By Farmer David Plescia of Green Valley Community Farm
"Grow healthy soil. The rest will follow." -Unknown
Going into this year, Kayta and I really didn't know what to expect from Green Valley's soil. How would the veggies look throughout the demanding growing season?
Not all soils are the same. Some require much more work out of a farmer than others. Very sandy soils, for example, require farmers to focus much more on the nutritional side of things, as nutrients leach out of sandy soils. Very clayey soils are more challenging to create and maintain healthy soil structure. The "Goldilocks" loams found in places like California's Central Valley and the Great Plains, built up by eons of carbonaceous plant activity, are described as "boy's soil" -- in that you don't have to do anything to get stuff to grow.
Going into this year, we had heard rumors of tougher growing conditions here from the previous farmers: Occasionally stunted plants, discoloration, etc. Our soil tests in the fall of 2016 indicated that with some standard amending (lime, for example, as Sonoma County soils are usually slightly acidic) the "clayey" sandy loam here had much of what happy fruits and veggies need. We could only do our best and see how the plants grew...
To establish a good baseline here, Kayta and I did some pretty textbook organic amending, based on our soil tests, to the fields and garden in the Spring. We added oyster shell lime and gypsum (to balance the PH and add calcium), sulphur of potash (because the soil was lacking in potassium), bonemeal (for phosphorus), feather meal (for nitrogen), and hefty amounts of compost to add organic matter; the glue of all soil biology and chemistry. If a bed was planted a second time this Summer, we added a small amount of feather meal and bone meal.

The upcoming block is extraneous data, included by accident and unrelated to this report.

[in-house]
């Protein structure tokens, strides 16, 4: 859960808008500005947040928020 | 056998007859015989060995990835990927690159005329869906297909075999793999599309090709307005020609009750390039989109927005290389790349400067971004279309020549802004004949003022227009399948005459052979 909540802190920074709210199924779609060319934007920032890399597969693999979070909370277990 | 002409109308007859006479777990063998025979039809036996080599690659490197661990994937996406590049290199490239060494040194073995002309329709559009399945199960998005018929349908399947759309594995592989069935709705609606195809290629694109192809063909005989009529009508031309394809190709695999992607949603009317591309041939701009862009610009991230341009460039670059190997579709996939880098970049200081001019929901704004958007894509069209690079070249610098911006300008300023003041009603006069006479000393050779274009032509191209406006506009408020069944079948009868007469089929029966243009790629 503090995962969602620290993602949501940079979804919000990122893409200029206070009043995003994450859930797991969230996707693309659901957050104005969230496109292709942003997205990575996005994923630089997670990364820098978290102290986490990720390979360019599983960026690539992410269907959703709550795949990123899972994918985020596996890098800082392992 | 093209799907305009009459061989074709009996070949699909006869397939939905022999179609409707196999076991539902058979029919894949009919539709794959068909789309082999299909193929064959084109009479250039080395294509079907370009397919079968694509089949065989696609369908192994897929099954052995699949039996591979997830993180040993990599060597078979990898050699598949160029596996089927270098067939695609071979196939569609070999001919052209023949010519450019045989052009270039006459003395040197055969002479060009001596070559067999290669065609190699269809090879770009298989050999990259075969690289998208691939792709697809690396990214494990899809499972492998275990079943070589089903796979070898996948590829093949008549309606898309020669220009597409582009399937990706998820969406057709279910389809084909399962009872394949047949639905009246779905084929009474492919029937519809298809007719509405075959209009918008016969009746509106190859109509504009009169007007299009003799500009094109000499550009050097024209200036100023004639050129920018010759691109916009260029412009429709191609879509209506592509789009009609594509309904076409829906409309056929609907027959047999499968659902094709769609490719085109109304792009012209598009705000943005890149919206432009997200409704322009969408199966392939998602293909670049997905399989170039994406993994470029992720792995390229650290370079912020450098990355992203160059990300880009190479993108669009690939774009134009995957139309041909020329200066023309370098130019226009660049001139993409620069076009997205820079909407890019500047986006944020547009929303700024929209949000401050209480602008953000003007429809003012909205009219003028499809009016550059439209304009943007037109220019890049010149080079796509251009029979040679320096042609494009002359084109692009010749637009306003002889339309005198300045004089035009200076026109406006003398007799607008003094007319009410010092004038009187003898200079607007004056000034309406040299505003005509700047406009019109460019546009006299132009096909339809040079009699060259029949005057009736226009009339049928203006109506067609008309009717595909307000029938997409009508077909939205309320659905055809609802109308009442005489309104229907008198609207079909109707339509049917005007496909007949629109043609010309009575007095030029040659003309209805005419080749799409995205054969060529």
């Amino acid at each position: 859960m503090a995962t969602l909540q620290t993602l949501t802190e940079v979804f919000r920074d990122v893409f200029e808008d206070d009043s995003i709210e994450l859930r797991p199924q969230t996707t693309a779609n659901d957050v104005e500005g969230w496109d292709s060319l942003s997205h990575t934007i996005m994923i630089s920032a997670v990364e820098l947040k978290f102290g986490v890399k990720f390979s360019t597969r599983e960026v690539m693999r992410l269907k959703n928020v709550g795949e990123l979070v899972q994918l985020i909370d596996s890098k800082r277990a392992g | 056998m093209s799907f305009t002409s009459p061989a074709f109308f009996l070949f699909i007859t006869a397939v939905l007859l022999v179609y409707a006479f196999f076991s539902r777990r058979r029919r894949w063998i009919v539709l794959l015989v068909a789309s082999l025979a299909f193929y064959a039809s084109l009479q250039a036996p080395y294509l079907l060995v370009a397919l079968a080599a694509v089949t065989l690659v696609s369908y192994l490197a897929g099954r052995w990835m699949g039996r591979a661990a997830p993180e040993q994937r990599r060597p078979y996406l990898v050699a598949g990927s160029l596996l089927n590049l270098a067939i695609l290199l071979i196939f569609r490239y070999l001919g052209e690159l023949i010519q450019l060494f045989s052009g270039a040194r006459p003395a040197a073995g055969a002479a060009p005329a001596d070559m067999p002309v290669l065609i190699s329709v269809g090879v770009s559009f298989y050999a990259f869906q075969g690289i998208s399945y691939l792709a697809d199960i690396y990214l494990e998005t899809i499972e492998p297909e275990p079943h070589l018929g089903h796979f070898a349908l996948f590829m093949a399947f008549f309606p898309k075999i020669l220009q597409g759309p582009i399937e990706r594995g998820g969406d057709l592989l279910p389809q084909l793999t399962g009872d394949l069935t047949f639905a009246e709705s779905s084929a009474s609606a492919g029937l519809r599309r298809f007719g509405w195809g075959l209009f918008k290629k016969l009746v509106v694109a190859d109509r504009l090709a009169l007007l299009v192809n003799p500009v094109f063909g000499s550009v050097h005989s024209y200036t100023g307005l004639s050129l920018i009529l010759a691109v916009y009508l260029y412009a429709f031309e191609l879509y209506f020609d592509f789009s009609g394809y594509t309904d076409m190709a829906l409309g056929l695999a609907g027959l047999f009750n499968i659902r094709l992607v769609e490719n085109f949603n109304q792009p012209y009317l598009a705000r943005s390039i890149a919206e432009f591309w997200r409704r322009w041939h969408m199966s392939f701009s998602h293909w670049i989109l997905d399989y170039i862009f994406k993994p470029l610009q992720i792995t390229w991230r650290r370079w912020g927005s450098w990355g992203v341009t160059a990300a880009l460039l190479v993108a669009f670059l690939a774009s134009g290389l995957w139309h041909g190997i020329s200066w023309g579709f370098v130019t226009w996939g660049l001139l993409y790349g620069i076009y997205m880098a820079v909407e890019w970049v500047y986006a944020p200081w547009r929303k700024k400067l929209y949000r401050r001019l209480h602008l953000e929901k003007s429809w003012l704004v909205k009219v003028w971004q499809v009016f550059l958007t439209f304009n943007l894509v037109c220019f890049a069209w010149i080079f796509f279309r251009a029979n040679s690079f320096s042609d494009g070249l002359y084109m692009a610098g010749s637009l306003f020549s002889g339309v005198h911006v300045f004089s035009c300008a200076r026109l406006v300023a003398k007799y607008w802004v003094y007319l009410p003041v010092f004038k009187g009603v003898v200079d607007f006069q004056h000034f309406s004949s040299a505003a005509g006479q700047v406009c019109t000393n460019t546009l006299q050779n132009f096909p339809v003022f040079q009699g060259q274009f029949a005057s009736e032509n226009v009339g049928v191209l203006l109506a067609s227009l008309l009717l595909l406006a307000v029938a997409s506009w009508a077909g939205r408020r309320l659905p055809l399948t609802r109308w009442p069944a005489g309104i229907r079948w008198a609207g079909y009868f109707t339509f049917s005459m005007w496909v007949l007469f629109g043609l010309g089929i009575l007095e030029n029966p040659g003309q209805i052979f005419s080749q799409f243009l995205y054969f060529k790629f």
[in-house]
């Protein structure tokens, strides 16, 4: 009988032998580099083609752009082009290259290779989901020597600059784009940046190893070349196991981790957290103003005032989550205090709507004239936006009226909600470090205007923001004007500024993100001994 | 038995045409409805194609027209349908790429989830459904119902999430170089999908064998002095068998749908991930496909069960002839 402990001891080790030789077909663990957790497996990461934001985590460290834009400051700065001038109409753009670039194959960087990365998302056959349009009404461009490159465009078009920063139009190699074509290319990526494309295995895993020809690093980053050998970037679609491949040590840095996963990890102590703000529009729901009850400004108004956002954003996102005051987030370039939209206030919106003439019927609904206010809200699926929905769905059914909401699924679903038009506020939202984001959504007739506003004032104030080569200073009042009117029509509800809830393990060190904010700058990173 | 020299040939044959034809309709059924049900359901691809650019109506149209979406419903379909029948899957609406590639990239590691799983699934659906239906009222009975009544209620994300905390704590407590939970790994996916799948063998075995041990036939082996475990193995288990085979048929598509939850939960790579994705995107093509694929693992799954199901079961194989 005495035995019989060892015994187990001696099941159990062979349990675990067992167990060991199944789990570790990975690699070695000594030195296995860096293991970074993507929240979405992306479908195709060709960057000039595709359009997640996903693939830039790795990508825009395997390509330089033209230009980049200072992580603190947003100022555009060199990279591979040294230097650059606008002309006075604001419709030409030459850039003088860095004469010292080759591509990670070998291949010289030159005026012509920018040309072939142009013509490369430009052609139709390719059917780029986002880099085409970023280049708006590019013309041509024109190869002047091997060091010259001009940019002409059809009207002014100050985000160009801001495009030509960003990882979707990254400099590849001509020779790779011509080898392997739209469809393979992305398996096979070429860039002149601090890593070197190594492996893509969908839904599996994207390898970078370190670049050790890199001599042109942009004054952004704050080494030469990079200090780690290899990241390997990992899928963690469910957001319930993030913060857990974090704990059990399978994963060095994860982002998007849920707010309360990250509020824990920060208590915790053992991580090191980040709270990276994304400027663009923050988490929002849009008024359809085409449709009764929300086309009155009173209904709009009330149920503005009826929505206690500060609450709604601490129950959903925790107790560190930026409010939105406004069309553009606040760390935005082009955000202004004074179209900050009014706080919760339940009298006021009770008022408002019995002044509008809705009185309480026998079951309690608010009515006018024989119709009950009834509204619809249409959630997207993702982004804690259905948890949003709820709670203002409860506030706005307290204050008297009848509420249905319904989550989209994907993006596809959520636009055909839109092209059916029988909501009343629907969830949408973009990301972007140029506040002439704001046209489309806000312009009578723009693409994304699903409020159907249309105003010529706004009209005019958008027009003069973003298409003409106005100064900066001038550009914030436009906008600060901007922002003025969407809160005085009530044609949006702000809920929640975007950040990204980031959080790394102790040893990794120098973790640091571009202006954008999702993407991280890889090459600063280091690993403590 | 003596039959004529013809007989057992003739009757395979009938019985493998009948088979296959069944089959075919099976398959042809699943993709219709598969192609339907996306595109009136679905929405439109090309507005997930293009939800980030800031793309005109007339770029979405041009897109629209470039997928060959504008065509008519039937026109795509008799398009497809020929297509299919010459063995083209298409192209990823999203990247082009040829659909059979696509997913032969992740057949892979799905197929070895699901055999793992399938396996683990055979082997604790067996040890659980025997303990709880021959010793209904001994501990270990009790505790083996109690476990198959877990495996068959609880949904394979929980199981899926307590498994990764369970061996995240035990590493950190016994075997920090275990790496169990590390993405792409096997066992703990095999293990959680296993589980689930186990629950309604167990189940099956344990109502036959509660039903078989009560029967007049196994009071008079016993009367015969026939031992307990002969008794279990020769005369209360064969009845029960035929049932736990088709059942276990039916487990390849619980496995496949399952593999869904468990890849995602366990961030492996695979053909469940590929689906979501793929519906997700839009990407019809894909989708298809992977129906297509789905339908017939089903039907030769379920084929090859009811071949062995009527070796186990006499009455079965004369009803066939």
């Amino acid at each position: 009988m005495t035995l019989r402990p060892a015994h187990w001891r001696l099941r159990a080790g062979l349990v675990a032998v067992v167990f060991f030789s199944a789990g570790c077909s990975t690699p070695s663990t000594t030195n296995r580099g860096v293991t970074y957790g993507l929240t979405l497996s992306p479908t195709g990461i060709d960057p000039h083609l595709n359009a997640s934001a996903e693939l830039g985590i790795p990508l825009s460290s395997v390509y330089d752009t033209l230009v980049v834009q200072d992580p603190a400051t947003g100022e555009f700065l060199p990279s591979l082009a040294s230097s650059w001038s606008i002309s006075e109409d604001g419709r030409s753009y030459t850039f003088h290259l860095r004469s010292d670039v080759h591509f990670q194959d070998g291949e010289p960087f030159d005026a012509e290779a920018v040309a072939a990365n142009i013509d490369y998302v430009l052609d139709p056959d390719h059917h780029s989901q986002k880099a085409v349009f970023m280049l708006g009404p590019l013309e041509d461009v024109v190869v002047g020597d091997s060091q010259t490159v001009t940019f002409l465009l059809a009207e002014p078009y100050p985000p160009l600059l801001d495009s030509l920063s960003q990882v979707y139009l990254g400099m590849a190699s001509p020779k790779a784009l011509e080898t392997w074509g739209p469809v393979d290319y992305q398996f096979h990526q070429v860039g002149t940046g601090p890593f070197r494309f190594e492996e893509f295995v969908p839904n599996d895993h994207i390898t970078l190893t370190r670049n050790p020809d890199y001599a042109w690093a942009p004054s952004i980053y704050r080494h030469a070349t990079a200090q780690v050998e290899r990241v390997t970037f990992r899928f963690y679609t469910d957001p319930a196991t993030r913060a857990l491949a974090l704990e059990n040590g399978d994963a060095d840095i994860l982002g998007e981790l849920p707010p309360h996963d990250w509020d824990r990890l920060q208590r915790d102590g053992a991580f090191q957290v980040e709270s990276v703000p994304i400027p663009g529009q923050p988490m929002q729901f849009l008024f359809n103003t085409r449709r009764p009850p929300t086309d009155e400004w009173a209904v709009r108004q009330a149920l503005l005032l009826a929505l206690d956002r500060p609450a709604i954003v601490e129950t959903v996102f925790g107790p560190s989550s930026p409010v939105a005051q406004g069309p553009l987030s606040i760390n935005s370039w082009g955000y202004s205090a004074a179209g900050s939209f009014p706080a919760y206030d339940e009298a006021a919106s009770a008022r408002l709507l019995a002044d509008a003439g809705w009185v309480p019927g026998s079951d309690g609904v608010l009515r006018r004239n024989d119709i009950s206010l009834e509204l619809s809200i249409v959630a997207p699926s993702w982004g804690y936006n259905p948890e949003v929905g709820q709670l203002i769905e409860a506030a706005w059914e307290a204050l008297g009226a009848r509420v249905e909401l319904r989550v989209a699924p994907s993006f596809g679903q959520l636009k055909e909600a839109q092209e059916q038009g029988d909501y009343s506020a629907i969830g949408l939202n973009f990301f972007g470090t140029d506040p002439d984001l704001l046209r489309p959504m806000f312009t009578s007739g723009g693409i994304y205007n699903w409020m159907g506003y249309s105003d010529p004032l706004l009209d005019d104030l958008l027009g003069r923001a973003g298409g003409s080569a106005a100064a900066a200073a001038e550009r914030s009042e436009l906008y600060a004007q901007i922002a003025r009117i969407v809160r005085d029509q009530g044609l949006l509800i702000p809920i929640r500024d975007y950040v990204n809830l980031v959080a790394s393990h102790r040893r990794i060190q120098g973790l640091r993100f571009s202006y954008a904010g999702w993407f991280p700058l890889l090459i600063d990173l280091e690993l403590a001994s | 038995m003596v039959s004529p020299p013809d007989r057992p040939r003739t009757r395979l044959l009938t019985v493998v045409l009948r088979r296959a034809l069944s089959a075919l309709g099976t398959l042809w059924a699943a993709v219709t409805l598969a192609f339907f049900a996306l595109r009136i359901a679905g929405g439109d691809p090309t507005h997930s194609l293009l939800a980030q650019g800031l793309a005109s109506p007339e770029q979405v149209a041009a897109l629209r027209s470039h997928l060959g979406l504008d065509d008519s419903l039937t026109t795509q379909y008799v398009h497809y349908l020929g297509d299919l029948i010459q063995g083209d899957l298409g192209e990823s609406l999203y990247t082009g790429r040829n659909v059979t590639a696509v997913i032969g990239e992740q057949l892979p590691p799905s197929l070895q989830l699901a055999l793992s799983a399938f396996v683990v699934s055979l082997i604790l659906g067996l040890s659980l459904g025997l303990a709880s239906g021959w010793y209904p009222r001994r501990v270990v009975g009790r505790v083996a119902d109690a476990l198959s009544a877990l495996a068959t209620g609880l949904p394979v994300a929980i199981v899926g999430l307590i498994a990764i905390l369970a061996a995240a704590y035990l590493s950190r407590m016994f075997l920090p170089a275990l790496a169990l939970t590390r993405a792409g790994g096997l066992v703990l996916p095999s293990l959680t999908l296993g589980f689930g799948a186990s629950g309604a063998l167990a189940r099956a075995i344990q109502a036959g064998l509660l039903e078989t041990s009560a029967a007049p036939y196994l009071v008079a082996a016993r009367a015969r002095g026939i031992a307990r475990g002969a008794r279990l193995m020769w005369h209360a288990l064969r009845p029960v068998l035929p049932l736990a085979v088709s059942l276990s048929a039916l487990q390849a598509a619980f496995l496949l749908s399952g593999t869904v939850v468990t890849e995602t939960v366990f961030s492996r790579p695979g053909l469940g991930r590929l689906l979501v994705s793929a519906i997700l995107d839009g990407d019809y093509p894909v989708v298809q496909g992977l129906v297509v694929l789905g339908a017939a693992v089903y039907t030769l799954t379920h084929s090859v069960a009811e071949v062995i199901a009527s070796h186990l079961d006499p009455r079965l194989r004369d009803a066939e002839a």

We were thrilled to see that this relatively modest treatment, combined with the native soil composition and biology here, yielded very healthy plants... even some super phatty cauliflower and broccoli heads (a good litmus test of soil fertility.) There were ample earthworms and mycelium (fungal networks). Roots and crop residues broke down very quickly, indicating vigorous soil biology.
All this is exciting. It means that each year, as the PH and nutrients are balanced, we can rely less-and-less on these outside inputs and more-and-more on closed loop, multi-functional systems like cover cropping, rotating livestock on fallow fields, compost made from farm waste, and the soil biology built from these practices. As we speak, the thick leguminous cover crop sinking its roots into the soil out there should, among other things, provide most or all of the nitrogen we need next year for phat cauliflower heads. The clayey nature of this soil means that nutrients and organic matter will be retained by the soil, those small particles hugging them tight. The soil should only continue to improve by years of thoughtful management and care.
It's not "boy's soil" out there, but we're all lucky to have fertile little Green Valley.